Once I arrived in Mal Pais, the first thing I noticed was, well, not a whole lot really. Not much happens here, and thatís exactly whatís so great about the place. There are a couple of bars (thatís a couple more than when I was first there ten years ago), plus other mild activities like yoga, zip-line tours and so on, but the truth is you come to Mal Pais for one reason: to surf.

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Kai Surfs Costa Rica: Playa Negra and the Rush of a Single Wave

January 11, 2012 at 4:51 PM | by | Comments (0)

Kai MacMahon had lost himself to the urban life in NYC, taking up running but putting down the surfboard. That is, until recently when he bit the bullet and flew himself to Costa Rica to drive, sleep and surf wherever he damn well pleased. All this week, Kai will share his experiences on the beaches and the breaks, and how he made it happen.

Yesterday: Hitting the road to Tamarindo.

Standing on beautiful Tamarindo beach, with my board under my arm and looking out to sea, it occurred to me in a moment of mild panic that I was very out of practice. Was I making a terrible mistake? The ocean, for all its infinite beauty, is still a scary, powerful and potentially lethal thing.

You see, you can generally tell how good a surfer somebody is by watching them as they enter the water. Folks who know what they're doing look like they own it; they glide out on their boards and effortlessly get themselves beyond the break (to the calmer part of the water where you see surfers congregate). Surfers who maybe aren't so great will walk their boards out until the water comes up to their chests, then flail around every time a wave comes in, and they generally project an aura of terror.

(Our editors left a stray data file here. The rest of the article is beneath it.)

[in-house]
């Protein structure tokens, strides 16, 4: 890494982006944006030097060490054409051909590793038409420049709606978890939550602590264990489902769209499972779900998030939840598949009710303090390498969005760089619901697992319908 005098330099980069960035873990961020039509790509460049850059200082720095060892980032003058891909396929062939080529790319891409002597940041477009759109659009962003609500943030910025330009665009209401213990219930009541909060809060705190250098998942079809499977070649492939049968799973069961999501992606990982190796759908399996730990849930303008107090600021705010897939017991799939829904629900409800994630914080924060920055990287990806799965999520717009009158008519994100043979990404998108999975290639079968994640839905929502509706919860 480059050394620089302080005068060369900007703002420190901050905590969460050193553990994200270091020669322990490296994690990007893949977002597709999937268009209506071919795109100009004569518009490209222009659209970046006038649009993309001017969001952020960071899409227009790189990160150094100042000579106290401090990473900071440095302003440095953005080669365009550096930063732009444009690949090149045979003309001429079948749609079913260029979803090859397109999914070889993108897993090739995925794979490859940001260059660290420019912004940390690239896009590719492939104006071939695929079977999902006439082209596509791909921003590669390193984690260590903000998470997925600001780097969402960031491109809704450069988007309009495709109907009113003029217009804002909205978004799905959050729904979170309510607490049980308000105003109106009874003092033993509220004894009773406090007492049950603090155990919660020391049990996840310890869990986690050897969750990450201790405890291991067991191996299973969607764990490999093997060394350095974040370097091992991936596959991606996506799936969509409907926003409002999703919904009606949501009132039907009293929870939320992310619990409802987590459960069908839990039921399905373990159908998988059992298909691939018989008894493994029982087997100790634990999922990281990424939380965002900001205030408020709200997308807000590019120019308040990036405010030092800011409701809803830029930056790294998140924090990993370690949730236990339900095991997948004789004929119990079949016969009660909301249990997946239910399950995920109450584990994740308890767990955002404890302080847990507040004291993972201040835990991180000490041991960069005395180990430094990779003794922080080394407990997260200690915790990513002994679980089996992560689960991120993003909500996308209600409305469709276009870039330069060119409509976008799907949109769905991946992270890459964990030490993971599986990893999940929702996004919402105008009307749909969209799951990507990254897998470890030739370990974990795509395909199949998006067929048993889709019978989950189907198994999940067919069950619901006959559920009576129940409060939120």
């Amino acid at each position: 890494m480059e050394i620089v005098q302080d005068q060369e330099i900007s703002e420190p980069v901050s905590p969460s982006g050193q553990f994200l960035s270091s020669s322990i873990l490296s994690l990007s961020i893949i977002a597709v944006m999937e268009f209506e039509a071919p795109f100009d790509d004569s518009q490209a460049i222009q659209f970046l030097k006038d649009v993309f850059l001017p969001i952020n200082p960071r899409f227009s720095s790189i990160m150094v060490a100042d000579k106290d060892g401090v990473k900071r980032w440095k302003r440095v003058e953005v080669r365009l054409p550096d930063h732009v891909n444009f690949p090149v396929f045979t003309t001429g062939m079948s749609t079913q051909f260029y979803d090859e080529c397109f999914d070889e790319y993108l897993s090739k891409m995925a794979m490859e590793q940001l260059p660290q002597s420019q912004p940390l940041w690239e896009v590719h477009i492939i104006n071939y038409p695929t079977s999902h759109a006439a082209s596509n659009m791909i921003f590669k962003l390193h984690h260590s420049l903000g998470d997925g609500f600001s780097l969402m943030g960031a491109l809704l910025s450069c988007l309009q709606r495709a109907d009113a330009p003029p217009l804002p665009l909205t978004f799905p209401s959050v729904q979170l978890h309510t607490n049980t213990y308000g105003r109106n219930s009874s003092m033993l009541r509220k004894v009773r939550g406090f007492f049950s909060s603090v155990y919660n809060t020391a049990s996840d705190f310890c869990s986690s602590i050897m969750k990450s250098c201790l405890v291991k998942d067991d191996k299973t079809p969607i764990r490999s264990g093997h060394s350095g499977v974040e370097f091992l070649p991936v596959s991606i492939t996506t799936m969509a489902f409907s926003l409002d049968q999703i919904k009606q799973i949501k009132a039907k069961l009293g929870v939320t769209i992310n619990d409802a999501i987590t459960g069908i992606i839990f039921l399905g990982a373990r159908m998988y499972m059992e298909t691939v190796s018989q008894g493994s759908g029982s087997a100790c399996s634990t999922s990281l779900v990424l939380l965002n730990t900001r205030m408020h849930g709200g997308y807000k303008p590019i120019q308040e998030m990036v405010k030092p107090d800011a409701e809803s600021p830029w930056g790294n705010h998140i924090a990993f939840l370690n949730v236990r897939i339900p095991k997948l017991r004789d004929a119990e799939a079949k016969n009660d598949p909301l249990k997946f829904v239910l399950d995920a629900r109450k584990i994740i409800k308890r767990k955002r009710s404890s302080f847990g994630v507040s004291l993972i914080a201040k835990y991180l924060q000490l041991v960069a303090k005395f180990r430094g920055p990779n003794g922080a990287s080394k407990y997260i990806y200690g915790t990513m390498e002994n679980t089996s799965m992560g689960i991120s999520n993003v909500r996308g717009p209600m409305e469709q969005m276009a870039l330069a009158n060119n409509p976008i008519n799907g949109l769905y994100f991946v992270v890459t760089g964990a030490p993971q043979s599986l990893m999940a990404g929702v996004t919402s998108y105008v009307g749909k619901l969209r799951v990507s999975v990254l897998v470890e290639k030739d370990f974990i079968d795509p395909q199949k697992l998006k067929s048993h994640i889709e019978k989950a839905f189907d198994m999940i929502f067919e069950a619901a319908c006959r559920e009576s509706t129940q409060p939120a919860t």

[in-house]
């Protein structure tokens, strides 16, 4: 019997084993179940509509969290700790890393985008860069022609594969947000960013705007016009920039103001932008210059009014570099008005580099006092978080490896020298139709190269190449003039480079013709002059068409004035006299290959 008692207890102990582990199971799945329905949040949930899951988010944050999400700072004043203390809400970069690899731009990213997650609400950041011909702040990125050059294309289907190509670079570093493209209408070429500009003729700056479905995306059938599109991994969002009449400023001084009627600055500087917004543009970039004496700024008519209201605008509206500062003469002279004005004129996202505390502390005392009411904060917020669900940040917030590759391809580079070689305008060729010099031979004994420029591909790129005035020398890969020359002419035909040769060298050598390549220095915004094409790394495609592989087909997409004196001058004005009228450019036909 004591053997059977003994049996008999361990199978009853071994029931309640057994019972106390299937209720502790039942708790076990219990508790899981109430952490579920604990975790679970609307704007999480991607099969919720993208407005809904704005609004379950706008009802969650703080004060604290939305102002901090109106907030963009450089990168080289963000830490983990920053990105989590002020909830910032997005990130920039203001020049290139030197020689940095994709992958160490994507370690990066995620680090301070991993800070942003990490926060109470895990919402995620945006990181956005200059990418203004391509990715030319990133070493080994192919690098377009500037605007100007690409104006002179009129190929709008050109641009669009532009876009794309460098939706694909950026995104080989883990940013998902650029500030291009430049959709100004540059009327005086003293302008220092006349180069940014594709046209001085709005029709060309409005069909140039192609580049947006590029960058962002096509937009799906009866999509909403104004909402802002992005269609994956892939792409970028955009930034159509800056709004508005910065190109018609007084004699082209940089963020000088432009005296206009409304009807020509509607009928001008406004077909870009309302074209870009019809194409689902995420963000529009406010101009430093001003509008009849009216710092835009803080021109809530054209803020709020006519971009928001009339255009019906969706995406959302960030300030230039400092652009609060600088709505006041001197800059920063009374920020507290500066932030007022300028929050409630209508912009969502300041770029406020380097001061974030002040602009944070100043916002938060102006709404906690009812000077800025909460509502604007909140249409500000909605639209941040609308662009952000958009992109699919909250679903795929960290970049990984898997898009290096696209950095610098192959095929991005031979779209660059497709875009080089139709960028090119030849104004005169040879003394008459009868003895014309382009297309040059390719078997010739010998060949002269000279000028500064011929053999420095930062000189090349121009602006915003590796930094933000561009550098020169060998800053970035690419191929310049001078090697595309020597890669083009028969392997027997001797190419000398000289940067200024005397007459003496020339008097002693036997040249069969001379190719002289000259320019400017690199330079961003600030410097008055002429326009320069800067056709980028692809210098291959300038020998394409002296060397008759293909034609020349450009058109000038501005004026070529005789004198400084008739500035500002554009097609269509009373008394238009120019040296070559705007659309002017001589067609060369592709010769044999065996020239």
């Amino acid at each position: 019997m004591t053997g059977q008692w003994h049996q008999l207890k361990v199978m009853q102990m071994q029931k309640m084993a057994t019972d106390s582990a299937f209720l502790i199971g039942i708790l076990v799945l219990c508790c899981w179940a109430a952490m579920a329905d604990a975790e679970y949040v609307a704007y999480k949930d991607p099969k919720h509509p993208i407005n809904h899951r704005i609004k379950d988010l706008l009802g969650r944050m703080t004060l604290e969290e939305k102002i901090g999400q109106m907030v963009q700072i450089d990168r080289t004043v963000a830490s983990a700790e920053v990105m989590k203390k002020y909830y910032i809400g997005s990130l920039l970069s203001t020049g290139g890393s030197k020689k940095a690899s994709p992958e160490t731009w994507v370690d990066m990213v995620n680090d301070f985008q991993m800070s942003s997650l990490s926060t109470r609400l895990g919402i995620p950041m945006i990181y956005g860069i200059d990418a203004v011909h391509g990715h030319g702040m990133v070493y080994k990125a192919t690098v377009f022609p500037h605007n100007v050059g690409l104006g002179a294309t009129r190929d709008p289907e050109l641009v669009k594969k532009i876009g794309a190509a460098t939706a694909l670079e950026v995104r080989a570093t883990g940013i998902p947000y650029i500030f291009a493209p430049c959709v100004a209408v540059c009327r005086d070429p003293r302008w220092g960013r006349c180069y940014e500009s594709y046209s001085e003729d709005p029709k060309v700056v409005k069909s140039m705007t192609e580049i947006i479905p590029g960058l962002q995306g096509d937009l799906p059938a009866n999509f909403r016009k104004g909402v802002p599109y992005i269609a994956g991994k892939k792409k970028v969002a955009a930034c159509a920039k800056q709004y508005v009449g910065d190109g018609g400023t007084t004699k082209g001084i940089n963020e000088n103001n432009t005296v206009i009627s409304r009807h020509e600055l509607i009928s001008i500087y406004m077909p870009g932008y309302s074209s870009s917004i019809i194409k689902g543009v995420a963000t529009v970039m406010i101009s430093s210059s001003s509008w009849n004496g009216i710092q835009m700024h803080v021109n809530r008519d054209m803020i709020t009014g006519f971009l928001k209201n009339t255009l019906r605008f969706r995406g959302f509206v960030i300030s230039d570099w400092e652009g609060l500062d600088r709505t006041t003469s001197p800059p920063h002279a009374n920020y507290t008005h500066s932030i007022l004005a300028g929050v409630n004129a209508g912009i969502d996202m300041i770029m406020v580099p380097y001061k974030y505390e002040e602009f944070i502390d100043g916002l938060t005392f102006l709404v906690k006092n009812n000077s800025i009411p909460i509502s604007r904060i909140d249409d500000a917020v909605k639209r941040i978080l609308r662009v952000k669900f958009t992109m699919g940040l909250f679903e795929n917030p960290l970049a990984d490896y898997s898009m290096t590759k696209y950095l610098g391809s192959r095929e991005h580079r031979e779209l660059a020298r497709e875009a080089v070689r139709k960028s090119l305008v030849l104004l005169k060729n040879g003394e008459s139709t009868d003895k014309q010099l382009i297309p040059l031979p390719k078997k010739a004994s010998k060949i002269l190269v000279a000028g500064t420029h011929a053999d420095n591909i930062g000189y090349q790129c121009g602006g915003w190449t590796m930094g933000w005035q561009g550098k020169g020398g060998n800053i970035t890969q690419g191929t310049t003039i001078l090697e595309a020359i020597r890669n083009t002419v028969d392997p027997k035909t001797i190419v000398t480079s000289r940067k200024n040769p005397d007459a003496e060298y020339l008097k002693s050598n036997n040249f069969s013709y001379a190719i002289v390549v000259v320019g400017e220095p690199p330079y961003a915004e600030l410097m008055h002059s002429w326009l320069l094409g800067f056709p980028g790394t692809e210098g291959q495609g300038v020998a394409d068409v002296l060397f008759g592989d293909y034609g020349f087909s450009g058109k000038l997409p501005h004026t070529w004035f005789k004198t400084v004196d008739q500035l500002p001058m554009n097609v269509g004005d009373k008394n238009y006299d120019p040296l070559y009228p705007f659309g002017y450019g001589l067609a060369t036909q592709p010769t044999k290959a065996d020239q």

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Kai Surfs Costa Rica: The Road to Tamarindo

January 10, 2012 at 5:13 PM | by | Comments (0)

Kai MacMahon had lost himself to the urban life in NYC, taking up running but putting down the surfboard. That is, until recently when he bit the bullet and flew himself to Costa Rica to drive, sleep and surf wherever he damn well pleased. All this week, Kai will share his experiences on the beaches and the breaks, and how he made it happen.

Yesterday: Making the decision to drop everything and go.

Touching down at Liberia Airport in northern Costa Rica was somewhat of an adventure in itself. The terminal itself is modest (OK, itís a shack), and although thereís a shiny new terminal built and waiting to open, when I arrived they were still waiting for the paperwork to be complete [Ed note: the new terminal finally opens this Thursday!].

Within 30 minutes or so Iíd gone through immigration (and some sort of weird security check where they scanned my bags as they came in to the countryÖwhy would they do that?), and was on the way to pick up my rental car. A word on this: driving in Costa Rica is not for the faint of heart. Itís not that drivers here are bad; certainly theyíre no worse than you find in New York City. Itís just that the roads are—how to put it—somewhat unpredictable. You have to assume that thereís a horse in the road around every corner, because in many cases, there is in fact a horse in the road just around the corner.